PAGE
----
An initiative that would have made marijuana offenses the lowest law enforcement priority in Portland failed to make the ballot this week, after a Multnomah County analysis of the initiative's signatures showed that the petition's backers, Citizens for a Safer Portland, didn't submit 26,691 valid signatures.
The initiative—largely funded by the Washington, DC-based Marijuana Policy Project, which gave the campaign over $120,000 to date—collected a little over 40,000 signatures. But the campaign scrubbed duplicates, the city tossed another 5,000 due to "circulator error"—a decision the campaign is not happy about—and only 62 percent of the remaining 27,000 signatures were valid, according to Multnomah County Elections' calculations. The campaign spent over $94,000 on petition circulators, according to the July 24 campaign finance filings.
Local pot activist Chris Iverson filed the petition without much fanfare back on February 7. Given Portland's already strong support for the state's medical marijuana measures, Iverson's strategy was to keep quiet and avoid drawing any opposition that might jeopardize the built-in advantage. In hindsight, that strategy may have backfired.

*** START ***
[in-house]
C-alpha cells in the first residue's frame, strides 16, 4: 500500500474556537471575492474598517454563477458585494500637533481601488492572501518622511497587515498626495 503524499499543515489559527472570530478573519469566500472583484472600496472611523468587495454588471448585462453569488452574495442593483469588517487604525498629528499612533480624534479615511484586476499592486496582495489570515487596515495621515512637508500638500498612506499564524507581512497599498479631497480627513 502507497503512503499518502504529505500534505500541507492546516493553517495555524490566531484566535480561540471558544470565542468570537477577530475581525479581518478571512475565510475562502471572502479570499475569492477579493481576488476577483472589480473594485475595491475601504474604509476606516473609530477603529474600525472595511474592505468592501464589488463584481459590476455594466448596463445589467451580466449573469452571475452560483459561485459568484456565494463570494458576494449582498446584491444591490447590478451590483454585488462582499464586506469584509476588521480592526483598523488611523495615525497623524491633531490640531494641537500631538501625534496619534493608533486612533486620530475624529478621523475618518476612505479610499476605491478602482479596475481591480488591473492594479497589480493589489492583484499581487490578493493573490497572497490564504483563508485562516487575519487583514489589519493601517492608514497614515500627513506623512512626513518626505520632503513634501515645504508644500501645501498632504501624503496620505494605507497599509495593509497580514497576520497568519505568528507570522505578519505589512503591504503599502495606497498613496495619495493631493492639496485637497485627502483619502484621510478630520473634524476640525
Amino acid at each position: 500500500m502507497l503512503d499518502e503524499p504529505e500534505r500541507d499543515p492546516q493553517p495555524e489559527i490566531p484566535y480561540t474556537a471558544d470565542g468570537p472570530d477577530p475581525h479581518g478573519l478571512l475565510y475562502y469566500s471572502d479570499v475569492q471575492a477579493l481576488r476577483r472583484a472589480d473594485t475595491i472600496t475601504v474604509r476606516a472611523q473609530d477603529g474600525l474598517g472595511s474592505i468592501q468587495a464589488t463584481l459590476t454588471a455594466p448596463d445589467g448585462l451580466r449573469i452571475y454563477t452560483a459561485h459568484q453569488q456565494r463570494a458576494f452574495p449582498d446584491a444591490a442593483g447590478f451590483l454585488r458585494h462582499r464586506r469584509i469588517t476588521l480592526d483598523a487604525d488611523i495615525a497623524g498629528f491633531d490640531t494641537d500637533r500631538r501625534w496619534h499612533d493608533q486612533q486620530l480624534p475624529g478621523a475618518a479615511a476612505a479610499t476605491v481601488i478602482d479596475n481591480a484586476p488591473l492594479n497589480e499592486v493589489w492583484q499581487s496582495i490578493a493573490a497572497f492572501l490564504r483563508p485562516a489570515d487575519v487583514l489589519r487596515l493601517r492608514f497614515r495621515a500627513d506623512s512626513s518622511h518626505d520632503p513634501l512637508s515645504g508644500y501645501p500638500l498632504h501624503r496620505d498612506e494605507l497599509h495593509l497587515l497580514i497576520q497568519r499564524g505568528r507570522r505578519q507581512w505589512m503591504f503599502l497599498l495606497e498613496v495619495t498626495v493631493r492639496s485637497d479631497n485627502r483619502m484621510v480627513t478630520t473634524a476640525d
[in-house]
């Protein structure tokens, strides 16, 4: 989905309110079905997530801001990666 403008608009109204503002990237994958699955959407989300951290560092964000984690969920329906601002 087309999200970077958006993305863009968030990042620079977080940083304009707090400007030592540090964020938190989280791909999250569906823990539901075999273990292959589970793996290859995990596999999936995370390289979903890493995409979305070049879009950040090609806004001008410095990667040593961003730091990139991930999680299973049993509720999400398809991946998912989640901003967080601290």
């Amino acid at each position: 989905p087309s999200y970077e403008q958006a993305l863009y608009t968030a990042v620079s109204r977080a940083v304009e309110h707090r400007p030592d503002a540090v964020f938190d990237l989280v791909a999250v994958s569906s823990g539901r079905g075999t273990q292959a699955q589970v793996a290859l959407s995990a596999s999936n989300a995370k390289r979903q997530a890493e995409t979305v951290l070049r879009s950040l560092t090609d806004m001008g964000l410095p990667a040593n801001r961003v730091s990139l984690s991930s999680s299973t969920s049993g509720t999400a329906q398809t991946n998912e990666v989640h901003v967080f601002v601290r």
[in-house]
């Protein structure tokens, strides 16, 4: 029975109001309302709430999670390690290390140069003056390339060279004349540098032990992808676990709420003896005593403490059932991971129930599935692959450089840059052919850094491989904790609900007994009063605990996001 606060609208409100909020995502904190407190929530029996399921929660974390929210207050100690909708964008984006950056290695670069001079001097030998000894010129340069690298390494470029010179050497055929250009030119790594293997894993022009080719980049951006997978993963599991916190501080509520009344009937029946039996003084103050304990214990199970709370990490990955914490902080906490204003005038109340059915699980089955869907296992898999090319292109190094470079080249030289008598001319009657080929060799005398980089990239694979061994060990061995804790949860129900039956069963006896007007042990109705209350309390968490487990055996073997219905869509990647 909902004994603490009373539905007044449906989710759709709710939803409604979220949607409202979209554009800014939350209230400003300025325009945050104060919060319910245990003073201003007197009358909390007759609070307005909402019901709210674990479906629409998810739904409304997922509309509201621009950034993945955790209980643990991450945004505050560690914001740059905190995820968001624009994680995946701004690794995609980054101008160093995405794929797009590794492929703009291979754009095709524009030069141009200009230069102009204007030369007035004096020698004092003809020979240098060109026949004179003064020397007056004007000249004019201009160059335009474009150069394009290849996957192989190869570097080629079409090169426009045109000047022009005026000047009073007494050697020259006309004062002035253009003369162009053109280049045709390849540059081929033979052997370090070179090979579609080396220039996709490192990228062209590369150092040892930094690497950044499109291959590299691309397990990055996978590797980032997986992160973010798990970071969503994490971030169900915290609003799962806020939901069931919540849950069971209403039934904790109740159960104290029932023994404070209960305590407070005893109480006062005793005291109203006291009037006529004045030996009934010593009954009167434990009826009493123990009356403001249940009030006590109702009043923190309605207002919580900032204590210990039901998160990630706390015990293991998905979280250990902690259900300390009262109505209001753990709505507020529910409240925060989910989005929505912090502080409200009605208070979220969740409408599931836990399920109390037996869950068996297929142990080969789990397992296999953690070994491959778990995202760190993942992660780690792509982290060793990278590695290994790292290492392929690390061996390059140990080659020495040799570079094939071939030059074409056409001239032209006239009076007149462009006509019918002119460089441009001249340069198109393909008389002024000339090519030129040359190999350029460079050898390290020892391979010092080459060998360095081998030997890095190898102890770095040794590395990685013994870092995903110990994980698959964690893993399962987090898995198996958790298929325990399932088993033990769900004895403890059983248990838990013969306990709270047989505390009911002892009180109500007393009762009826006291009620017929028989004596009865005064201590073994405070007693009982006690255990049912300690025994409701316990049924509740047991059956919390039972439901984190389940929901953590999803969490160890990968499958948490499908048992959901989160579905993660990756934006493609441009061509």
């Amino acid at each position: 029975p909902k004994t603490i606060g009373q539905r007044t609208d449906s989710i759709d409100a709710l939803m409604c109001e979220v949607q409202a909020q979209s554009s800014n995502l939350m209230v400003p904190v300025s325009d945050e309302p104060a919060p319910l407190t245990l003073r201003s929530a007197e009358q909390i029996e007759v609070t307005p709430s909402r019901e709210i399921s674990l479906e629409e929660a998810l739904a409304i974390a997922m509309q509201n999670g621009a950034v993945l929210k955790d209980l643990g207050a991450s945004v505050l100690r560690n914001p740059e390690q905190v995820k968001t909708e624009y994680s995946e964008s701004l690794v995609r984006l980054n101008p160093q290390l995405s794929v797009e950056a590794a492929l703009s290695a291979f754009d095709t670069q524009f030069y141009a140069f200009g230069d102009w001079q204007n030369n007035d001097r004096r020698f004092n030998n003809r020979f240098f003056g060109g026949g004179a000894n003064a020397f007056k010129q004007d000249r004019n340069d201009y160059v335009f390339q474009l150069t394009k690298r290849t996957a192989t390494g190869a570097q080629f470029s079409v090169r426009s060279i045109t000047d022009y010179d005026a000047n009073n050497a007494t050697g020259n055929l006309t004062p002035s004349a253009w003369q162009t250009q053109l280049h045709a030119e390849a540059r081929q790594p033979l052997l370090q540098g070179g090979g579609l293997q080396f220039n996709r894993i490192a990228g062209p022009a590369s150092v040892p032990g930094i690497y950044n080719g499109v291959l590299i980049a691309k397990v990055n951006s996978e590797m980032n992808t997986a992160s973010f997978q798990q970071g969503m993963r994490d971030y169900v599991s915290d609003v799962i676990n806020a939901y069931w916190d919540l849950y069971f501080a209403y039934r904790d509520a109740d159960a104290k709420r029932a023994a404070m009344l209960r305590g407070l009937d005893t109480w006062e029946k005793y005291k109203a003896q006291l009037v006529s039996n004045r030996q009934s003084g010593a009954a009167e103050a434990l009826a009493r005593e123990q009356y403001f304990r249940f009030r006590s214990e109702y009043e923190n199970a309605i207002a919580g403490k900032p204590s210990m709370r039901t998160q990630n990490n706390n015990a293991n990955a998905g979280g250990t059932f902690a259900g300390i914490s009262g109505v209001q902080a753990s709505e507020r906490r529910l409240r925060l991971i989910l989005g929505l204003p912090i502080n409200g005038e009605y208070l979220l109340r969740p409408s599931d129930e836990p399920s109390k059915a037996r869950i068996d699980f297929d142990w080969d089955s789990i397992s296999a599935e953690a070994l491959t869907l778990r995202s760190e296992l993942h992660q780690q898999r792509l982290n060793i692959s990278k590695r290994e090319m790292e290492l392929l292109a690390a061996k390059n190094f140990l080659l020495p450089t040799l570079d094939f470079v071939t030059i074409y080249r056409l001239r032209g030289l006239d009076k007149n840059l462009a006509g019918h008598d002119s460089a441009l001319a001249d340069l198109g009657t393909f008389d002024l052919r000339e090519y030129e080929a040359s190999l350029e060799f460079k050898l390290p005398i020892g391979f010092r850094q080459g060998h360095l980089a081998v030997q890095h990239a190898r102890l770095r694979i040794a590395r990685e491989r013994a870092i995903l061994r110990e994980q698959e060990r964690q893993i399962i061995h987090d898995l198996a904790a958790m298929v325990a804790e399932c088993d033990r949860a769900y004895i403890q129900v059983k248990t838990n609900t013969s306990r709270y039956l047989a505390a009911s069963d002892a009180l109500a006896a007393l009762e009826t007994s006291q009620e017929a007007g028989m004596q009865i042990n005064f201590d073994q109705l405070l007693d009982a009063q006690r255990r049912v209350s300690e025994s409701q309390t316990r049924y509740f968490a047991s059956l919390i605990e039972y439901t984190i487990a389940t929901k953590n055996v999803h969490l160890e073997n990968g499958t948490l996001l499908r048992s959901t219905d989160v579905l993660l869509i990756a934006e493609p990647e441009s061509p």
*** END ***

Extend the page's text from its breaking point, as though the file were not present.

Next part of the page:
Iverson disagrees. "The fact that we only had four months hurt us. The fact that we didn't have a whole lot of money hurt us," Iverson says. "I still think not talking to the media and laying low was a smart decision."
In Seattle, where a similar measure made the ballot and passed in 2003, there was a 63 percent reduction in arrests, prosecutions, and sentences for marijuana offenses. Portland's measure could have had a similar effect by making "adult marijuana-related offenses the lowest law-enforcement priority in the City of Portland," and backing up the measure with a citizens' oversight committee to ensure the directive was being followed by cops and the district attorney.
Supporters, like Iverson, had hoped that the city measure would have paved the way for statewide marijuana reforms—ambitious ideas like regulating and taxing the drug. "It seems that [the Marijuana Policy Project] and the activists here in Oregon want to continue down this low-priority initiative road," Iverson says. "It's very likely we will obtain another grant and do this next year or in '08. I am not stopping until this is legal, and the war on marijuana is over."